Subject: Re: uvm_vslock / uvm_vsunlock problems
To: Simon Burge <firstname.lastname@example.org>
From: Stephan Uphoff <email@example.com>
Date: 07/10/2003 23:49:23
Simon Burge wrote:
> Hi Stephan,
> Stephan Uphoff wrote:
> > [ ... ]
> > Solutions:
> > ----------
> > sys___sysctl can probably use a kernel buffer for the (hopefully few)
> > occasions
> > where copying is not allowed to block. (And copyout from the kernel buffer
> > when it is save to do so)
> > ( I assume this is the reason for the wiring but was too lazy to verify )
> At least for the sysctl case, we could be talking about a reasonably
> significant chunk of memory here - ps's fetching of the process table
> comes to mind. On my home server, this is 225 processes * 608 bytes
> = 136kB right now. It seems silly to malloc all that when the user
> program has that storage available too.
> Or am I misunderstanding what you're suggesting?
(If fetching the process table absolutely requires that copyout does not
Even more painful than the additional memory pages required is probably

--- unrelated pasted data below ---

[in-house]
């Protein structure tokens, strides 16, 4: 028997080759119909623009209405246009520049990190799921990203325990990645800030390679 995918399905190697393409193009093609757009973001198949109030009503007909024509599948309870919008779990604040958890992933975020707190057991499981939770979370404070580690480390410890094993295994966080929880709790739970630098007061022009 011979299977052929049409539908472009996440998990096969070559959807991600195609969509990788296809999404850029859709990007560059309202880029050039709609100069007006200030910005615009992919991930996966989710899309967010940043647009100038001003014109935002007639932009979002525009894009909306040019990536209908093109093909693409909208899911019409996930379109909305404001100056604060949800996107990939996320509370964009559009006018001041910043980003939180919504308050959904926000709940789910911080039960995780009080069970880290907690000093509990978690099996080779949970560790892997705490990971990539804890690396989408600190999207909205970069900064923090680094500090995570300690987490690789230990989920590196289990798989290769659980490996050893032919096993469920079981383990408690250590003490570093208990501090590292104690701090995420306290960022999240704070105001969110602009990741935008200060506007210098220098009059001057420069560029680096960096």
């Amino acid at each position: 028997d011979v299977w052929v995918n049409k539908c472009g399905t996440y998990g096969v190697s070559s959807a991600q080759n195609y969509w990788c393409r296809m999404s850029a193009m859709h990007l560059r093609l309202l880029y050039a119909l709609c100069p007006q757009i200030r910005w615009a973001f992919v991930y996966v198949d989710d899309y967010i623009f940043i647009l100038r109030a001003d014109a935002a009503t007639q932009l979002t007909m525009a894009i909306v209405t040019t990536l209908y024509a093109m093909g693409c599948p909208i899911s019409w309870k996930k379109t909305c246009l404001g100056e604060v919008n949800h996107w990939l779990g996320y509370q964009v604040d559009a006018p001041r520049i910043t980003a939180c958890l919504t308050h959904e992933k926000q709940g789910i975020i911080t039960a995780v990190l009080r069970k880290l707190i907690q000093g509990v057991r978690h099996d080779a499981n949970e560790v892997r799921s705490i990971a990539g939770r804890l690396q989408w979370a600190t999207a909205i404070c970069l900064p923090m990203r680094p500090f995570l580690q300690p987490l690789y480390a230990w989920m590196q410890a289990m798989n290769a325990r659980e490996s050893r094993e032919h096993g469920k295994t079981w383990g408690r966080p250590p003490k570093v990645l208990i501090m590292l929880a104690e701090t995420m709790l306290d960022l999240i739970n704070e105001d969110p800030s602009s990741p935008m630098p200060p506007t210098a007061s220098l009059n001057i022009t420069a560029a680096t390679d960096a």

the need to map the stuff into the kernel.
Since virtual memory space can be extremely tight on 32bit systems you
might not be able to map the whole thing and end up using some windowing
This definitely SHOULD be fixed without bouncing buffers.
However even fixing physio will be hard - and physio does not really need
the user virtual address space once it has access to the physical pages.
Usage of a non-sleeping copyout in sysctl would require the ability to freeze
the virtual address space (including pmap) of the process.
Maybe a copyout with fail on fault ? (And retry?)
Sorry I don't even have an ugly fix.
PS: Allowing any process to force the kernel to wire unlimited
number of pages is just wrong. (What happens when the kernel runs
out of pages?)